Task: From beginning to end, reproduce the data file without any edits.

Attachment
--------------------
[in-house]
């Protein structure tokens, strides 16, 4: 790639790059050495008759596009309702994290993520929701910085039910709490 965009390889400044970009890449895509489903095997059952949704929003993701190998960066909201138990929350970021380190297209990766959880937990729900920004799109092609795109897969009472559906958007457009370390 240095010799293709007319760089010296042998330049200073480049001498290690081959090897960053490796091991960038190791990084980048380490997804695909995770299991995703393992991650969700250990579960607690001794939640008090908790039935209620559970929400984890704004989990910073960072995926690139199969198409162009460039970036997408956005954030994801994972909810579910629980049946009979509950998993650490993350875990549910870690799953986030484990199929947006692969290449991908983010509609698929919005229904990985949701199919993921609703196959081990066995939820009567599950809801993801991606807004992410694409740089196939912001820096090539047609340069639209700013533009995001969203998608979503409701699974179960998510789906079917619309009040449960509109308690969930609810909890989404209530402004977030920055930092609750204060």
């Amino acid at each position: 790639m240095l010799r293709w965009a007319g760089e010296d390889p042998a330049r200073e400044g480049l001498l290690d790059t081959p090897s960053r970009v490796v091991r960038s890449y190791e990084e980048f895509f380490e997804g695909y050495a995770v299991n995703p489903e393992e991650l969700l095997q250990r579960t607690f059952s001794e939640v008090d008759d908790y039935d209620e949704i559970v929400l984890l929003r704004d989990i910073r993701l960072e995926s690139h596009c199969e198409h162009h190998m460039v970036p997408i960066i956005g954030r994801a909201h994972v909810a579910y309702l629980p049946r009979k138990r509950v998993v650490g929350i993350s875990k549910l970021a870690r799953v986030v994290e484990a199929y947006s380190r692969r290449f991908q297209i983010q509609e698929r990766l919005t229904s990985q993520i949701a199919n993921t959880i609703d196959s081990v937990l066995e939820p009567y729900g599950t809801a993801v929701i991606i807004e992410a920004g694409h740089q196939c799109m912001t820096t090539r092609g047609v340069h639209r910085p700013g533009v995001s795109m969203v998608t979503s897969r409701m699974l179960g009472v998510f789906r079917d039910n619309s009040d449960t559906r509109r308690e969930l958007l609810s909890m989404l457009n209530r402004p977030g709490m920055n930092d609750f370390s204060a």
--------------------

[in-house]
């Protein structure tokens, strides 16, 4: 790639790059050495008759596009309702994290993520929701910085039910709490 965009390889400044970009890449895509489903095997059952949704929003993701190998960066909201138990929350970021380190297209990766959880937990729900920004799109092609795109897969009472559906958007457009370390 240095010799293709007319760089010296042998330049200073480049001498290690081959090897960053490796091991960038190791990084980048380490997804695909995770299991995703393992991650969700250990579960607690001794939640008090908790039935209620559970929400984890704004989990910073960072995926690139199969198409162009460039970036997408956005954030994801994972909810579910629980049946009979509950998993650490993350875990549910870690799953986030484990199929947006692969290449991908983010509609698929919005229904990985949701199919993921609703196959081990066995939820009567599950809801993801991606807004992410694409740089196939912001820096090539047609340069639209700013533009995001969203998608979503409701699974179960998510789906079917619309009040449960509109308690969930609810909890989404209530402004977030920055930092609750204060």
């Amino acid at each position: 790639m240095l010799r293709w965009a007319g760089e010296d390889p042998a330049r200073e400044g480049l001498l290690d790059t081959p090897s960053r970009v490796v091991r960038s890449y190791e990084e980048f895509f380490e997804g695909y050495a995770v299991n995703p489903e393992e991650l969700l095997q250990r579960t607690f059952s001794e939640v008090d008759d908790y039935d209620e949704i559970v929400l984890l929003r704004d989990i910073r993701l960072e995926s690139h596009c199969e198409h162009h190998m460039v970036p997408i960066i956005g954030r994801a909201h994972v909810a579910y309702l629980p049946r009979k138990r509950v998993v650490g929350i993350s875990k549910l970021a870690r799953v986030v994290e484990a199929y947006s380190r692969r290449f991908q297209i983010q509609e698929r990766l919005t229904s990985q993520i949701a199919n993921t959880i609703d196959s081990v937990l066995e939820p009567y729900g599950t809801a993801v929701i991606i807004e992410a920004g694409h740089q196939c799109m912001t820096t090539r092609g047609v340069h639209r910085p700013g533009v995001s795109m969203v998608t979503s897969r409701m699974l179960g009472v998510f789906r079917d039910n619309s009040d449960t559906r509109r308690e969930l958007l609810s909890m989404l457009n209530r402004p977030g709490m920055n930092d609750f370390s204060a």